by Austin Armatys
The beach has two faces. I first realise this at age 13, my skinny arms buried in the sand to counteract the poison coursing through my veins. I've been stung by physalia utriculus, which in Australia we just call “blue bottles”, and the little jellyfish have left angry red lines that throb where their tentacles lashed my skin. I embed my arms up to the elbows in the cool sand, and it makes them feel better somehow, the weight of the moist earth lessening the intense ache. Around me, sun-worshipping families pursue relaxation, parents lying on towels and chatting or listening to the radio while their children frolic unattended at the edge of the surf. The crowd is oblivious to my mortal fear, my terror invisible as I silently consider the possibility of some heretofore unknown allergy to jellyfish toxin. I’m scared I might die—it certainly feels like it, my heart racing, limbs pulsating with pain—but I am entirely too full of pride to ask for help. To the casual observer I probably look like I’m playing some weird game—inserting myself into the beach arms first, burrowing like an animal, face fixed in a half-grimace, looking around for help that won’t come, because why would it?
Kingscliff is a beachside town in northern New South Wales, and when my family first visits in 1994 it is still a quaint and quiet place, yet to be transformed by foreign capital, the real estate game, and a tourism boom. But some of the locals know what’s coming: on our first trip into town we sit for lunch at the local bakery, and my father laughs as he points to graffiti carved into the wooden table. It says DIE YUPPIE SCUM in crude slashes and hacks, violence implicit in its form. I try to imagine the person who did this—were they laughing, was it just a joke? Or were they grim and serious, their act of petty vandalism fuelled by genuine hatred? Could they even be watching us right now? I look at the black BMW parked in front of us—my family’s car—and know with certainty that we are the yuppies they want dead.
The beach has two faces. During the day it's idyllic in the ways you already know: seagulls and hot chips, crystal-clear water and body boards, big umbrellas and bikinis. But then there’s the other beach, the beach that’s actually a trap. This other beach is a slave to the endlessly undulating ocean, a vassal that lures in unsuspecting victims to drown or disappear them without a trace. This is the other face of the beach, hidden in plain sight: this is the beach that can kill.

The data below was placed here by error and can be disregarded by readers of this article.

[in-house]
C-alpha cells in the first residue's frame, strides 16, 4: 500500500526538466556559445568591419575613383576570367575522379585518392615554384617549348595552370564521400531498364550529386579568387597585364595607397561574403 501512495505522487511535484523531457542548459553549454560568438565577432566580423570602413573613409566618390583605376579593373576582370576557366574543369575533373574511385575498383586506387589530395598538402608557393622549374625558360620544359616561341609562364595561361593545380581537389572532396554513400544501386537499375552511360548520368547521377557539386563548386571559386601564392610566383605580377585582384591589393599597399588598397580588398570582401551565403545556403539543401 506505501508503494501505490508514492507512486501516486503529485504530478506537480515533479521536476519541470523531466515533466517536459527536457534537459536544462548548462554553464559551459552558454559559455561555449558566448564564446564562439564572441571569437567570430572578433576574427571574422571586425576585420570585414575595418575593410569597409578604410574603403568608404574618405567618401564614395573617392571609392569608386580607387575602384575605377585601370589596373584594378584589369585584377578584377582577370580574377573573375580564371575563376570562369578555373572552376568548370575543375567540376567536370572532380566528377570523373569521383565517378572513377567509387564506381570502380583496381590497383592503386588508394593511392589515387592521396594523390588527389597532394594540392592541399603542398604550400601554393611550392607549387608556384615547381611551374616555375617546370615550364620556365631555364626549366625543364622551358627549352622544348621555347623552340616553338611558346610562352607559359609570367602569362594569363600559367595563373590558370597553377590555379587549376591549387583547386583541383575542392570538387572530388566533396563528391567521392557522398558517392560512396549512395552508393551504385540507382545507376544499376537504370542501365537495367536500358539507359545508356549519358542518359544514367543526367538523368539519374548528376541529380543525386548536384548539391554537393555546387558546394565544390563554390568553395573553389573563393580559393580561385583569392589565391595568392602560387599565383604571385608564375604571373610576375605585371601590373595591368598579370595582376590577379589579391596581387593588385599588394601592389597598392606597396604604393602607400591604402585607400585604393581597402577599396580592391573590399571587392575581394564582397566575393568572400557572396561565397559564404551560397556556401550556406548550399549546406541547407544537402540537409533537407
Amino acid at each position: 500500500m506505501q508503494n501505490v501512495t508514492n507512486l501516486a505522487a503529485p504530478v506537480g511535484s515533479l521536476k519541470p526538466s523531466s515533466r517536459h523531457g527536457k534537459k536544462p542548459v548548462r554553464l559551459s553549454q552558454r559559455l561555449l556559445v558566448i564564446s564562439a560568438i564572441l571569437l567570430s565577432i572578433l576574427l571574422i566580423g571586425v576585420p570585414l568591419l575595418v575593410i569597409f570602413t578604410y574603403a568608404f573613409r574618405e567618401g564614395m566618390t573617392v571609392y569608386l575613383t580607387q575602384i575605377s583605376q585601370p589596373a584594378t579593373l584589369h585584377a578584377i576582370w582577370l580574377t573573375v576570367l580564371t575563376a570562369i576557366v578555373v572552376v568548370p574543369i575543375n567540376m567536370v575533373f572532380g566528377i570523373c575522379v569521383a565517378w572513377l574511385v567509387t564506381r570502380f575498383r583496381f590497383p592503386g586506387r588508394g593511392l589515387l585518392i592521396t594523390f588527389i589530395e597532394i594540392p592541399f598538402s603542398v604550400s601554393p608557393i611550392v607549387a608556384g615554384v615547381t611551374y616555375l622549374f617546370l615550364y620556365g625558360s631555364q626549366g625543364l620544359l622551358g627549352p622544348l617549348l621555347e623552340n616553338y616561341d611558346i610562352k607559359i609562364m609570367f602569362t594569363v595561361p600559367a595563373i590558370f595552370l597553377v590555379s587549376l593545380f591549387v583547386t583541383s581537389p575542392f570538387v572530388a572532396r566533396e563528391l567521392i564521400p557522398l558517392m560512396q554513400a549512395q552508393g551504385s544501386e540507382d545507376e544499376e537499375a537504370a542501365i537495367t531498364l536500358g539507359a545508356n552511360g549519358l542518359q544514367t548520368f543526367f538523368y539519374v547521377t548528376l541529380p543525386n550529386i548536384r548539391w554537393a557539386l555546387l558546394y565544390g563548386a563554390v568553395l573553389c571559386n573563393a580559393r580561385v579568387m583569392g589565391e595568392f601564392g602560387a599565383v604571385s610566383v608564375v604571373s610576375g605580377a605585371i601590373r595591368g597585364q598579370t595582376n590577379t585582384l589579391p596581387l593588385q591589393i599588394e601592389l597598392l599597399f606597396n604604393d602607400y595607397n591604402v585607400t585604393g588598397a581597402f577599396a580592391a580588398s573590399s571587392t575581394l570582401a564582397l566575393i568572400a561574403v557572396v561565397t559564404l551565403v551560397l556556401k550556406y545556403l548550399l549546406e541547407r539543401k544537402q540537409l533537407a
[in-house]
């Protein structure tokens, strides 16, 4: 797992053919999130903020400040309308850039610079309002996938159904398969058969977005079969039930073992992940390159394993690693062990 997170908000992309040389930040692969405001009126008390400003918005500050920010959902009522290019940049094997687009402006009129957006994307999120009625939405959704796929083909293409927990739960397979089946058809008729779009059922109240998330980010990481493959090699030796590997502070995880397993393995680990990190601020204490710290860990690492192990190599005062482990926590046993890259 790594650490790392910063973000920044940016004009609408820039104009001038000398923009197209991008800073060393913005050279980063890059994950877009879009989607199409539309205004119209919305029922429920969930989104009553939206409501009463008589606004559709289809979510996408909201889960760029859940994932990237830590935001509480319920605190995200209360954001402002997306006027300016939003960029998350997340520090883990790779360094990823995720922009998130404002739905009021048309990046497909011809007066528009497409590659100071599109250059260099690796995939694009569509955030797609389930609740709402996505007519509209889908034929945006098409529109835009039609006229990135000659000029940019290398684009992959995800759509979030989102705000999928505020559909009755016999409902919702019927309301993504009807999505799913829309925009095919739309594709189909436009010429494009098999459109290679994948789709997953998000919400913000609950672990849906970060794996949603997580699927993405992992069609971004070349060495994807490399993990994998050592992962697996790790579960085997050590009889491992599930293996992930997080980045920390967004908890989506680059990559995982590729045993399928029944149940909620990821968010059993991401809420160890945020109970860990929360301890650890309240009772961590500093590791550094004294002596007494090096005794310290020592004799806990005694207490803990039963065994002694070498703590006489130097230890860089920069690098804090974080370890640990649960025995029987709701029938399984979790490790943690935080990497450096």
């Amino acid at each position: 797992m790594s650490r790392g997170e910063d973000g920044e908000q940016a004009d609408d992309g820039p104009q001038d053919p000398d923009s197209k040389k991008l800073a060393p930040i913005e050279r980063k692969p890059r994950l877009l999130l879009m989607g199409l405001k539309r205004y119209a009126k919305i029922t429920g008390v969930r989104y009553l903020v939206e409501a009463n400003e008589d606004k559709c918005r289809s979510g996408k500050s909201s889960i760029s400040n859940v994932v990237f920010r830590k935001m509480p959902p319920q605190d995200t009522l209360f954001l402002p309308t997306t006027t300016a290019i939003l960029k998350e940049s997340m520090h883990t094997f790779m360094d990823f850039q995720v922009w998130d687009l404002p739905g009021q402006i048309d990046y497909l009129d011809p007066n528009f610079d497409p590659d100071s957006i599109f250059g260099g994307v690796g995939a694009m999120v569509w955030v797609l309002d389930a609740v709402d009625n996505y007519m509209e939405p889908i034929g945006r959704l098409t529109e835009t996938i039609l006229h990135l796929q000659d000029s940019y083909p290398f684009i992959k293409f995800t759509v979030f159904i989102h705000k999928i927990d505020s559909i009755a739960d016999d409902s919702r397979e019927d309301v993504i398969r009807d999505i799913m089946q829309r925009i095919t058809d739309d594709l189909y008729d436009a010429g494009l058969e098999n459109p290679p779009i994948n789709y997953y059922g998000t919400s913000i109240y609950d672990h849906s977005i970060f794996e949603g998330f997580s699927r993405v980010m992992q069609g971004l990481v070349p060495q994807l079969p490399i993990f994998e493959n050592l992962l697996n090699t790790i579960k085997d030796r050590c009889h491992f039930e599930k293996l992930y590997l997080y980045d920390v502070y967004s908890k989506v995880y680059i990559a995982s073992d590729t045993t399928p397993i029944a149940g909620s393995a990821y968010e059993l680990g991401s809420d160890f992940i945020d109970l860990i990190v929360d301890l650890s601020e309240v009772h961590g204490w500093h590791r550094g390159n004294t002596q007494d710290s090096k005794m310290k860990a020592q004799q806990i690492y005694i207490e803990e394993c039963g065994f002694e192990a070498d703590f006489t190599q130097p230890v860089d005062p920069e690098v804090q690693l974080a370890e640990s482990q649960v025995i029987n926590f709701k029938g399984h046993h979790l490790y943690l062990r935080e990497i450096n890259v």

One night I overhear my parents talking about a murder that occurred in Kingscliff a little over a decade earlier, in 1982, the same year I was born. From these intercepted snippets gruesome details have been extrapolated: two hitchhiking 13-year-old boys were kidnapped and taken into the dunes by a pair of men—AWOL soldiers; lovers and Satanists. The men raped and tortured the boys before they made one of the schoolboys kill the other, forcing him to bash and bury his friend half-alive in the sand, leaving the truant teenager to suffocate in a shallow beachside grave. The men then drove their unwilling accomplice home, injured but alive...and burdened with a tale so terrible that it is impossible to know its true weight.
Although this scenario might seem outlandish, it was all true, and, as I found out many years later, the actual details of the crime were even worse than those I overheard—more disturbing, crueller, more depraved. If you want to know for yourself, you can search for the murder of Peter Aston. But I can’t recommend it. There are some things that best remain unknown.
You can read the rest of this essay in Creeper Magazine Issue One, coming soon from Oh Nothing Press.
Austin Armatys: Writer/Teacher/Wretched Creature. Co-Founder & Creative Director at Oh Nothing Press.
On Twitter @0hnothing